Towards an electric vehicles only future
India’s move towards an electric vehicles future has been backed up by a supportive tax structure and policies, and a potentially large local market
When it comes to setting ambitious targets, there are few governments that can match the current Indian one. The latest in its series of high-reaching policy shifts has come in the automotive sector.
In a recent blog, the energy department said its aim is that by 2030, all vehicles sold in India should be electric vehicles. A look at the current numbers provides a good gauge of how ambitious a target this is. Electric vehicle sales stood at 22,000 units in the year ended 31 March 2016, according to the Society of Manufacturers of Electric Vehicles. Of these, only 2,000 units were four-wheelers.
Even though the energy department clarified that its target was “aspirational”, its willingness to set a time frame shows the government is focused on delivering on it. The time for this could not be more appropriate. The electric vehicle market has reached an inflection point. Sales of electric cars grew at an exponential pace of 94% between 2011-15 the world over, led predominantly by the US, Europe and China. In fact, a Stanford University study has predicted that all new vehicles sales in 2025 will be electric, and fossil fuel-based vehicles would have vanished by 2040. The growth in the electric vehicle market will change the landscape of the Indian automobile industry significantly. It will also have a big impact on the overall Indian economy.
India has a thriving automotive industry serving the local and global markets, particularly in small cars. Over 19 million people, making up 5% of India’s workforce, are employed in the sector, which is mostly centred around internal combustion engines.
As the country moves towards an electric vehicle-led future, there will be a requirement for new, efficient vehicle components such as high-density batteries. The current crop of manufacturers and suppliers will need to pivot quickly to capitalize on this wave. They will need to collaborate closely, invest smartly, establish global tie-ups to get a leg up on technology and quickly build up scale. There are several encouraging developments already, with the Indian Space Research Organization allowing companies to obtain its innovative lithium-ion technology, NTPC and Bharat Heavy Electricals Ltd entering this space, and Mahindra and Tata building a strong product portfolio in specific segments.
However, companies need to act on this urgently, not least because competition in the sector is heating up and countries like China have been making rapid progress. Chinese firms have steadily increased their electric vehicle output and technical capabilities in the sector, leaving their global peers behind in building capacity as well as sales. China is poised to become a global hub in the electric vehicle space, ahead of traditional auto hubs such as Germany. It currently has an 8.2% share of the auto component export market. However, it is expected to double that in the next five years, driven largely by its offerings in the electric vehicle space.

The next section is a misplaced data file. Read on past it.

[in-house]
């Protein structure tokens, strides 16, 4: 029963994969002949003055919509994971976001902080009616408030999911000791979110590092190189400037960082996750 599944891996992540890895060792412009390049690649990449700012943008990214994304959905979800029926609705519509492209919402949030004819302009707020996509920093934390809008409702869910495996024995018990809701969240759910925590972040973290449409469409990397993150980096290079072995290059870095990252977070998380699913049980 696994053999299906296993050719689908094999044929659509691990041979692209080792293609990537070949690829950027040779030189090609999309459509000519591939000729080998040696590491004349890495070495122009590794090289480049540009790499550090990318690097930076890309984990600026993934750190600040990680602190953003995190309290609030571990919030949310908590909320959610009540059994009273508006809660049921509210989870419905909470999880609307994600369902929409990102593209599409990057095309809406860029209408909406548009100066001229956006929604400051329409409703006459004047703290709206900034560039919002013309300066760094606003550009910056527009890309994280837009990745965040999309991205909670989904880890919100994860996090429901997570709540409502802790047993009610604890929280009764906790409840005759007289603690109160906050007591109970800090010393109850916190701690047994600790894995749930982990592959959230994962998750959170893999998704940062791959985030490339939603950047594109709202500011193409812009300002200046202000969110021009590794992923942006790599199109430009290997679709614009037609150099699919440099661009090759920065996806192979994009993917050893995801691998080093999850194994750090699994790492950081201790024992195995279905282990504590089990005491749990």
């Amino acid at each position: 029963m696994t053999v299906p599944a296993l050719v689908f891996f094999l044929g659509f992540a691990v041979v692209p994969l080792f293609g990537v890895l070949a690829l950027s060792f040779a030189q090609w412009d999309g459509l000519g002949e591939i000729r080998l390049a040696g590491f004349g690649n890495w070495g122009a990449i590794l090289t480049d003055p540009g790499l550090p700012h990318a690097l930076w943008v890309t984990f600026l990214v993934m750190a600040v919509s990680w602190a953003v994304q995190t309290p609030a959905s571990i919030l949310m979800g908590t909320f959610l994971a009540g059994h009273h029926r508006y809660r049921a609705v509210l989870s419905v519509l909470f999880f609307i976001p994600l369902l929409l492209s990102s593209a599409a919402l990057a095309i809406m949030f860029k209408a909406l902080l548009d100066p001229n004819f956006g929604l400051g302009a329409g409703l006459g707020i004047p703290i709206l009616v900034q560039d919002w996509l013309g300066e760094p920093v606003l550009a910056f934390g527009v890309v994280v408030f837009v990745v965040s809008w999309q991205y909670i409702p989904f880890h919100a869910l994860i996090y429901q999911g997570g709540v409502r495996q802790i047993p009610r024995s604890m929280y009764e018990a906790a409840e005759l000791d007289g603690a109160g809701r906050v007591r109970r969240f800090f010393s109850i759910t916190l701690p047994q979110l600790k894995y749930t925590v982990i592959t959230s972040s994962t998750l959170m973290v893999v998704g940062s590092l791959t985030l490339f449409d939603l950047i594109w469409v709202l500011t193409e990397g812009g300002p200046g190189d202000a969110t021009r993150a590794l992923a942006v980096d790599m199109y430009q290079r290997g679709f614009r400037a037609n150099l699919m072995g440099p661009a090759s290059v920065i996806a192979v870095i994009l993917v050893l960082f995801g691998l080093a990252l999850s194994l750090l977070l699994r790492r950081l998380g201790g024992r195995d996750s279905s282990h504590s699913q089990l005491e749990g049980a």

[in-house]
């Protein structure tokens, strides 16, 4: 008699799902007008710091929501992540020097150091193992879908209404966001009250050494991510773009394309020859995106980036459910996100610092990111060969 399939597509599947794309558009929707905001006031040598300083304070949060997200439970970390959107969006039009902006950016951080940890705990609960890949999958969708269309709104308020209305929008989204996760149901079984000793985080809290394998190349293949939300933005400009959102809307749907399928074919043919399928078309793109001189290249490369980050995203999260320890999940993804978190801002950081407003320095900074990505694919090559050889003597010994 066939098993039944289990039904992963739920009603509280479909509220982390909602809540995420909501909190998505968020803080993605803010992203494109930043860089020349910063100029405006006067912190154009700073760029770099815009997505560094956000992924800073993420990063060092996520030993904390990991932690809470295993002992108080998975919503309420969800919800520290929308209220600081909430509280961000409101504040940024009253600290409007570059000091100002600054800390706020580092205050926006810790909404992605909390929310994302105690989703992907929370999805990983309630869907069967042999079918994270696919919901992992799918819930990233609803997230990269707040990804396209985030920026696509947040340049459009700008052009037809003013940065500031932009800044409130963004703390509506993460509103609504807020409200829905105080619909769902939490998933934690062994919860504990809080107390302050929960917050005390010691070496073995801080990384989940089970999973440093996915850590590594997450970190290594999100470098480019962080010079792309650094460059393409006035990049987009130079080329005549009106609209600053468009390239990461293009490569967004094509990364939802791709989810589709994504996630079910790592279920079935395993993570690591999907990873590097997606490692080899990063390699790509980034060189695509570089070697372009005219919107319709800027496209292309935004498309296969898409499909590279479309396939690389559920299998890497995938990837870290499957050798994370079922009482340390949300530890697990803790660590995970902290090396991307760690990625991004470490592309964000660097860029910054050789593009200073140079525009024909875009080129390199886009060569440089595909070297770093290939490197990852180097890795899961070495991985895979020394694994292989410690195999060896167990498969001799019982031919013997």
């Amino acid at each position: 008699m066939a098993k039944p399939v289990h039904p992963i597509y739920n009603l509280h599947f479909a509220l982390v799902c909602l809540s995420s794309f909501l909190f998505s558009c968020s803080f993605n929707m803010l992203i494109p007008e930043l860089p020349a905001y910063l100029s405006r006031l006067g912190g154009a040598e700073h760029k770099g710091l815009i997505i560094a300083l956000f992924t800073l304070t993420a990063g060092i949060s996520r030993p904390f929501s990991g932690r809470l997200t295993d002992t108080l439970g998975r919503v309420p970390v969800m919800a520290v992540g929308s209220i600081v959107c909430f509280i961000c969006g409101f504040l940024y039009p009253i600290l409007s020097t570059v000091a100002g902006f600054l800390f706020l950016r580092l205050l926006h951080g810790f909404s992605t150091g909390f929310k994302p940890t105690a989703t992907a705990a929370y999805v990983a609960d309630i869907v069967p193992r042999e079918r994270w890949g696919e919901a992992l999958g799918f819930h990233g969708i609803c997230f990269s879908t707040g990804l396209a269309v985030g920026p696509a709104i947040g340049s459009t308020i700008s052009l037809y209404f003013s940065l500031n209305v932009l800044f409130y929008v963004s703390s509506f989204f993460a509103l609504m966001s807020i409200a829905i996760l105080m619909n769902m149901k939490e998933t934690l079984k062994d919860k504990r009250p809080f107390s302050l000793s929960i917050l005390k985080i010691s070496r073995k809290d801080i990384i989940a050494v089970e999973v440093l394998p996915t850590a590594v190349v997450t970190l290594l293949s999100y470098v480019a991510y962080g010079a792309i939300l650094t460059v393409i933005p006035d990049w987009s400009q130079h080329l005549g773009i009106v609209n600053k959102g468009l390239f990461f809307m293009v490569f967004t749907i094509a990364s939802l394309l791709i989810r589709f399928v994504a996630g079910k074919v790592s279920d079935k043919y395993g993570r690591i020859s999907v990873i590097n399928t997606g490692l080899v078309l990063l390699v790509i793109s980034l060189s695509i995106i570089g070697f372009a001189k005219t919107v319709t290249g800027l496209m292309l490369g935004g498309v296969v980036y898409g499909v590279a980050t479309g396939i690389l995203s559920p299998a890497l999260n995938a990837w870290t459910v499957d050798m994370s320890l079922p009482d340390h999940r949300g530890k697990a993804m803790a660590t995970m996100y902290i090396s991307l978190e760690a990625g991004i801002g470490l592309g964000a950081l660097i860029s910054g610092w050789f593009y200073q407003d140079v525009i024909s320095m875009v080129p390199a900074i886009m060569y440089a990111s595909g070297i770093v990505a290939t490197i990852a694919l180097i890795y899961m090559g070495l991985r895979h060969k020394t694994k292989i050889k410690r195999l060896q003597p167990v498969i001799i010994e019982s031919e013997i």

India’s move to electric vehicles will open diversified opportunities for downstream industries such as lithium-ion battery packs, electric traction motors and charging infrastructure. With countries across the world, including the UK and France, announcing plans to move to an electric vehicles only future, the global demand for these products is likely to surge in the coming years. While some of it will be met by the existing producers, there will be opportunities for new entrants, which will help create new jobs. India, with its well-established auto sector and relatively lower labour costs, is in a unique position to become a leading player.
The scale of the opportunity can be gauged best by the investments being made on this front. Tesla, the US-based electric car maker, and Japan’s Panasonic are investing $5 billion in a “gigafactory”. Their aim is to produce 35 GWh of battery power by 2018—more than the combined global production of batteries in 2014. China is expected to produce 121 GWh of batteries by 2020.
India’s move to embrace an electric vehicles only future has been backed up by a supportive tax structure and policies, and a potentially large local market. However, the progress in the next five years will be critical to long-term success.
India has announced the FAME scheme (Faster Adoption and Manufacturing of [Hybrid &] Electric Vehicles in India) to make all personal vehicles electric by 2030. Lower GST (goods and services tax) on electric vehicles at 12%, in comparison with 43% for hybrid vehicles, is also a step in the right direction. The government can next look to support the growth of the supply ecosystem and infrastructure. A road map for systematic build-up of charging infrastructure in public works is needed. Additionally, proposals to set up electric vehicle component manufacturing can be fast-tracked, and new testing facilities set up to support rapid scale-up.
Affordability will be a key success factor in India, especially in the small car segment. Targeted customer subsidies in the form of lower registration tax, road tax, and even lower GST rates in the formative years would go a long way in kick-starting adoption. India’s pre-eminent position in two-wheelers, small cars, light commercial vehicles and buses is a natural advantage, given that these are the segments most amenable to a large electric vehicle share. India can become a dominant global hub for electric vehicles with concerted effort from all stakeholders. Gear up for an “electrifying” future!
Vinod Kumar and Sriram Kaushik are, respectively, partner and principal at AT Kearney India.
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